A camel in Managua

THE camel seems to be a principal element of President Reagan's Nicaragua policy. No, not anything like the French Saharan Camel Corps used in Algeria in the 19th century, or the 3 million humped beasts used in World War I.

The camel upon which Mr. Reagan seems to be relying is rather a creature of metaphor: the proverbial camel outside the Arab's tent. It sticks its nose into the tent, and then its head, and so on -- pleading implicitly at each stage only for a bit more protection against the cold desert night. Before the Arab knows what has happened, the camel has taken over the tent and he is out on his ear.

Hitherto the administration's expressed justifications for financial support of the contras have been, first, that support for contras would stem the alleged arms flow into El Salvador, and later, that such aid would help extract some ill-defined ``concessions'' from the leftist Sandinistas ruling in Managua.

But in an interview with the Mexican newspaper Excelsior, released this week, the President said that unless the Nicaraguan government accepted democracy, the ``only alternative'' for the rebels there would be for them ``to have their way and take over.''

By this time the camel is in the tent up to its shoulders.

Now, the content of the President's comments came as a surprise to no one; opponents of contra aid have felt all along that the President's real goal has been to oust the Sandinistas and see some other ``democratic'' government installed there.

But it was rather surprising to hear the President say what he did, right out loud like that to the Mexican newspaper.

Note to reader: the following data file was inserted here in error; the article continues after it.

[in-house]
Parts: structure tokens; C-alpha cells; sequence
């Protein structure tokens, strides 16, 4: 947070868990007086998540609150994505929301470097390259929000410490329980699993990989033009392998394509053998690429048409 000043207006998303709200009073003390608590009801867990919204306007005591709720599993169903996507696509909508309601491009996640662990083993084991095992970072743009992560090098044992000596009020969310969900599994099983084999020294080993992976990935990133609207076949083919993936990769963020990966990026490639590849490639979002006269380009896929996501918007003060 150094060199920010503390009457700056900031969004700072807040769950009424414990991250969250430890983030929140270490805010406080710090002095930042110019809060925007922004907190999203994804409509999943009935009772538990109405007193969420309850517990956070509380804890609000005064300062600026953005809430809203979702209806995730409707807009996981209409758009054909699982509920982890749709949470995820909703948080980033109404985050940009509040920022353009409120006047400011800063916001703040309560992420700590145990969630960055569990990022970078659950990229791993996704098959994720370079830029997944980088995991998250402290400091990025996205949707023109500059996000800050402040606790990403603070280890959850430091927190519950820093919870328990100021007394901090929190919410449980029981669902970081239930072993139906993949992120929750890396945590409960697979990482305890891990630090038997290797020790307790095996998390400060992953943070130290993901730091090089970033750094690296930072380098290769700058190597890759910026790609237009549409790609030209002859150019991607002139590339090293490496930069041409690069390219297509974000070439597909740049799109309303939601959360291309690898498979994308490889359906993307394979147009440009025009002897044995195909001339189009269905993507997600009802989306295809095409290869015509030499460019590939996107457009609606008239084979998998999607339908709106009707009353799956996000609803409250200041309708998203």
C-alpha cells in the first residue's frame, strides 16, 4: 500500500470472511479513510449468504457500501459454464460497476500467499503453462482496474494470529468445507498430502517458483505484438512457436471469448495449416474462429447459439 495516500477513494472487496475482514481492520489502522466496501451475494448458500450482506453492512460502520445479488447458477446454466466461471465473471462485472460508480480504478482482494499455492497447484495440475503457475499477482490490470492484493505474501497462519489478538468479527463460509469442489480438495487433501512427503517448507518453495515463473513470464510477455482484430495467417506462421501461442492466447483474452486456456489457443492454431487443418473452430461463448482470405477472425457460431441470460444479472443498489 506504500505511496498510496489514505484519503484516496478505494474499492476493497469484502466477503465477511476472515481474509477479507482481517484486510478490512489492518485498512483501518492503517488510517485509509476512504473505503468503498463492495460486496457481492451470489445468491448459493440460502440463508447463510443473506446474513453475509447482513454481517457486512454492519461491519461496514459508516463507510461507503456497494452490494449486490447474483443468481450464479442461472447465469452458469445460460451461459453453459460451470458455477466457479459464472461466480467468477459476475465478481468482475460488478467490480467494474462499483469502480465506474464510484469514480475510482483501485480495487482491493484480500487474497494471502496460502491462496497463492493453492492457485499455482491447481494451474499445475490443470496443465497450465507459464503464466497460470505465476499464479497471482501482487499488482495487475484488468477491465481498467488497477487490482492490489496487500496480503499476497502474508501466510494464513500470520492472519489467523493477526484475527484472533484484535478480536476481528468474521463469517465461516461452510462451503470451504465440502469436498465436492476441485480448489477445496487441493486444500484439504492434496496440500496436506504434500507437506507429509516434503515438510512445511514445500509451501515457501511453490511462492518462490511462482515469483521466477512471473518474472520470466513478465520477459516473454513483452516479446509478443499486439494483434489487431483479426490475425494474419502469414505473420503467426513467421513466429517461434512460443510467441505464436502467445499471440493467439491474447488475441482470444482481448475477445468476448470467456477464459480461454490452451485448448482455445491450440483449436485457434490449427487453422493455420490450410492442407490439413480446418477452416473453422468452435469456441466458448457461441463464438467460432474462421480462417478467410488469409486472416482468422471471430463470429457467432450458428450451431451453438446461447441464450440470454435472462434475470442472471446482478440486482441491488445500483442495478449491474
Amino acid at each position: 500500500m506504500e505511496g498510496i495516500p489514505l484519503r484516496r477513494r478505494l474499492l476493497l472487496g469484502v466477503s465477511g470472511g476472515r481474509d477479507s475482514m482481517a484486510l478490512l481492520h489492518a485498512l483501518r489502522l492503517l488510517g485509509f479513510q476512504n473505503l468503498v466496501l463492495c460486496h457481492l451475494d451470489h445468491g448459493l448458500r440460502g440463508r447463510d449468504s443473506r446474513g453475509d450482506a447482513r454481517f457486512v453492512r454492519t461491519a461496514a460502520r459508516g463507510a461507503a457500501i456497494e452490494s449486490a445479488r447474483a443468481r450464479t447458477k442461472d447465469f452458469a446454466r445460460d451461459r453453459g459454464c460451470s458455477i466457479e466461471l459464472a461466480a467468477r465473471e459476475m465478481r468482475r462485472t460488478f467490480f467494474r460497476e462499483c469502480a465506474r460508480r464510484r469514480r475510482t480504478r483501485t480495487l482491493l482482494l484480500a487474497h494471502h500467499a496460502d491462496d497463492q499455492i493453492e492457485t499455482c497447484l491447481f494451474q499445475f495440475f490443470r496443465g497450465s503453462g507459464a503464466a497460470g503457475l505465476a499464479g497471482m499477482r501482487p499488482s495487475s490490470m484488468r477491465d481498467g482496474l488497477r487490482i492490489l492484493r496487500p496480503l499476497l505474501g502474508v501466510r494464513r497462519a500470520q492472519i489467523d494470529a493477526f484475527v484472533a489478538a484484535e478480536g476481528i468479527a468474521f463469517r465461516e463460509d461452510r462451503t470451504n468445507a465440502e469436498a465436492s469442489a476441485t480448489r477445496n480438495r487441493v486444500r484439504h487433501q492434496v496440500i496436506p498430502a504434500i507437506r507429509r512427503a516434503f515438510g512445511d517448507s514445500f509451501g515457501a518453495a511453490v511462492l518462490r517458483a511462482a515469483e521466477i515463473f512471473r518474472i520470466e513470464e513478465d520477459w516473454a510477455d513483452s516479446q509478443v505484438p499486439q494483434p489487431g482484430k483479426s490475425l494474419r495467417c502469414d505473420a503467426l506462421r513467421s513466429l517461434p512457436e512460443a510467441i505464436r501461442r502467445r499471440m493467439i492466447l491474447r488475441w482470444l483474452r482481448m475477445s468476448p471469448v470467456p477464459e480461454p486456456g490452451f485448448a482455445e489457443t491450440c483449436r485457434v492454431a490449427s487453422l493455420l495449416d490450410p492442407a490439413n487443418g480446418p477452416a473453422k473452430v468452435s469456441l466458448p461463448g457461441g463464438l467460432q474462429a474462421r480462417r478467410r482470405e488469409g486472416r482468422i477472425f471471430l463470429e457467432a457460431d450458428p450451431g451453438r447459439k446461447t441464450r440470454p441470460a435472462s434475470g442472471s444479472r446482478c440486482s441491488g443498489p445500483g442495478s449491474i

Meanwhile, back at the White House (from which Mr. Reagan is absent, vacationing at his California ranch), a spokesman staunchly insists that no, the President's remarks represent no change in administration policy.

The camel works its way into the tent bit by bit, counting on the occupant's getting used to its presence at each stage.

The President has been grinding down congressional resistance to limited contra aid (the $100 million package that has been debated and voted up and down on Capitol Hill all year). Meanwhile, the implicit Reagan goal of increased US involvement in Nicaragua, including US troops, to oust the Sandinistas has lain there on the table, unspoken and undebated, while the sideshow over ``limited aid'' continues.

Should the US launch an invasion of Nicaragua -- and it wouldn't be the first time -- the American public could hardly claim it wasn't warned. But somehow its resistance, like the tent dweller's to the camel, has been numbed.

The Sandinistas have been guilty of abuses; criticism of Reagan policy should not be misconstrued to imply excusing or overlooking these evils. But the best way for the US to encourage democratic reforms in Managua is to set a democratic example -- which presumably precludes barging into Managua's quarters unbidden.

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